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An unexpected discovery in Professor Arthur Suits' chemistry lab could have implications for manufacturing more efficient solar cells and improving photodynamic therapies for treating cancer, and it may contribute to research into quantum computing. At the heart of the discovery is the spin of electrons. Molecules are either nonmagnetic or magnetic depending on whether two electrons are paired with opposite spins or unpaired with same spins. Molecules can switch from magnetic to nonmagnetic forms or vice versa in a process called flipping a spin, but Suits says that process is inefficient and happens slowly.
"It is well known that if a nonmagnetic molecule absorbs light, often it makes a switch to the magnetic form, and that form will live for a long time and slowly give off light," he says. "It's also known that in a chemical reaction, you can start with magnetic forms, and when they react they become nonmagnetic. But it is an inefficient process that does not happen easily, and generally happens rarely in chemical reactions."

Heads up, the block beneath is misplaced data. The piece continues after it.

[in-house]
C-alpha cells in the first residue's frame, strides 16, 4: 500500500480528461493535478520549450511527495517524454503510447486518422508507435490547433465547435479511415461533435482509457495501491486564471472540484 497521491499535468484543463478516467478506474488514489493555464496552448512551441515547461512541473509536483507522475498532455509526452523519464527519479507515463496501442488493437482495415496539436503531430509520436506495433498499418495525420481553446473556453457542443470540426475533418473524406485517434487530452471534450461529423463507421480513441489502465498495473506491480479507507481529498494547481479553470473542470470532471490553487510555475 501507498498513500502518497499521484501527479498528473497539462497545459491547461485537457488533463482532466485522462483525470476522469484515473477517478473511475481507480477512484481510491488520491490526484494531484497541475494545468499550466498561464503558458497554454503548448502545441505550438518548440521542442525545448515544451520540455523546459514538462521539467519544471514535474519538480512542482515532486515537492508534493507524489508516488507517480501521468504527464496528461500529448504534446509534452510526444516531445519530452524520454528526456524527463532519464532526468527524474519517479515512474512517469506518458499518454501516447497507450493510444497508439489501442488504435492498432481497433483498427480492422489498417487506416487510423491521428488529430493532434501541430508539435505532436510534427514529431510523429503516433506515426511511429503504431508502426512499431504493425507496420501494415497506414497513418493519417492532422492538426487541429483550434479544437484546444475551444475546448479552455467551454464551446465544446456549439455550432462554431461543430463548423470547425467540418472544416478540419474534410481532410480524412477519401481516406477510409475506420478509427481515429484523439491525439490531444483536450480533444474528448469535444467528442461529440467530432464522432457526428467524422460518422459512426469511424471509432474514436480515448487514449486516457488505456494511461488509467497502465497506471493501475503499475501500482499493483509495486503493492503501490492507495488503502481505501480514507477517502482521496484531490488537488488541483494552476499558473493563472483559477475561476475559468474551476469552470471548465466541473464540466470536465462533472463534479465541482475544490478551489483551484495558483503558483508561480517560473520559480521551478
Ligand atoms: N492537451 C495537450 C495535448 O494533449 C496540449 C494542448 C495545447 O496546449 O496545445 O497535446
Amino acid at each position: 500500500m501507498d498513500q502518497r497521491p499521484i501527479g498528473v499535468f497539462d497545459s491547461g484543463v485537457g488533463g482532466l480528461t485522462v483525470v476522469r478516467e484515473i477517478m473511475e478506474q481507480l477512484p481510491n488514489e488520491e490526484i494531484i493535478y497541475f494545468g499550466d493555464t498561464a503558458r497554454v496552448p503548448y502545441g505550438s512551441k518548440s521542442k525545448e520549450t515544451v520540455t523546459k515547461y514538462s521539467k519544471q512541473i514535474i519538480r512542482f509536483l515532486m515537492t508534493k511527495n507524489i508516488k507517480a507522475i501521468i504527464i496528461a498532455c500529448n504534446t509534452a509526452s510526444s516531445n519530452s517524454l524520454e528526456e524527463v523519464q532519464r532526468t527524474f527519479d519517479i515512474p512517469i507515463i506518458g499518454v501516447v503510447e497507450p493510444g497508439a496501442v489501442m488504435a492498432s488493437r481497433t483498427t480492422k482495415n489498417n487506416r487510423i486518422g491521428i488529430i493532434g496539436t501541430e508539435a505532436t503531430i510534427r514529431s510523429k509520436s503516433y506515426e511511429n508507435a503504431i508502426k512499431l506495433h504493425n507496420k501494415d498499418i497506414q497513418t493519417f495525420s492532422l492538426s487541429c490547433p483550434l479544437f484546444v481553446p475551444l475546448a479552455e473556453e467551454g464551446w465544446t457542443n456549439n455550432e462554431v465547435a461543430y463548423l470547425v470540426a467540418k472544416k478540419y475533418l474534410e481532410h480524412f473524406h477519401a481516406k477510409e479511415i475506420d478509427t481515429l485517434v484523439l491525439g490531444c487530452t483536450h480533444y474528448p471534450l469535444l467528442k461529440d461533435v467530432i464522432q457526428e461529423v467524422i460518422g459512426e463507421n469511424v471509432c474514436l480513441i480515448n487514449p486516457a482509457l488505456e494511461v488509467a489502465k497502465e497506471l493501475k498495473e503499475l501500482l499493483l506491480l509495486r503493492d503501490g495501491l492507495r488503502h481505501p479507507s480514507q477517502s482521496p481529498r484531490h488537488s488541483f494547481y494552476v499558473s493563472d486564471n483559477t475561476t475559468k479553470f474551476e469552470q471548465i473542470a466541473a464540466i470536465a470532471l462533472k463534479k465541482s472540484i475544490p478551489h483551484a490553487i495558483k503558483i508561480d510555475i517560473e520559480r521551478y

Team - Flips - Forms - Course - Reaction
What Suits and his team found is that spin flips between magnetic and nonmagnetic forms can happen very efficiently in the course of a chemical reaction as the products separate after reaction if they are two "radicals"—molecules with at least one unpaired electron each.
"To show this, we conducted a scattering experiment in which two molecular beams of reactants, one atomic oxygen and the other alkylamines, are crossed inside a vacuum chamber to form products detected with a laser," Suits says. "When these come together, they form an intermediate molecule that lives a long...
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